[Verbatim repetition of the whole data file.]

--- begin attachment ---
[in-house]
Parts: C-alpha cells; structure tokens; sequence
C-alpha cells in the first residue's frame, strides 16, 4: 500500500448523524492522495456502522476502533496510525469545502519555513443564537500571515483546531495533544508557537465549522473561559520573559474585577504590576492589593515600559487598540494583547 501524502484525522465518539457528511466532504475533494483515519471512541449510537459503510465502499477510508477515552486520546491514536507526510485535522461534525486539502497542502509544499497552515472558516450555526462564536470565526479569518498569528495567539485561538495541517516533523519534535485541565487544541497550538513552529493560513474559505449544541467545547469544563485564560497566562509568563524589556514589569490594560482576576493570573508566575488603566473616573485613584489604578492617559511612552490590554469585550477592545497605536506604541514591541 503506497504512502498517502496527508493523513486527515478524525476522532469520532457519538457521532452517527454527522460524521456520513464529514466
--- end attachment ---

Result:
[in-house]
Parts: C-alpha cells; structure tokens; sequence
C-alpha cells in the first residue's frame, strides 16, 4: 500500500448523524492522495456502522476502533496510525469545502519555513443564537500571515483546531495533544508557537465549522473561559520573559474585577504590576492589593515600559487598540494583547 501524502484525522465518539457528511466532504475533494483515519471512541449510537459503510465502499477510508477515552486520546491514536507526510485535522461534525486539502497542502509544499497552515472558516450555526462564536470565526479569518498569528495567539485561538495541517516533523519534535485541565487544541497550538513552529493560513474559505449544541467545547469544563485564560497566562509568563524589556514589569490594560482576576493570573508566575488603566473616573485613584489604578492617559511612552490590554469585550477592545497605536506604541514591541 503506497504512502498517502496527508493523513486527515478524525476522532469520532457519538457521532452517527454527522460524521456520513464529514466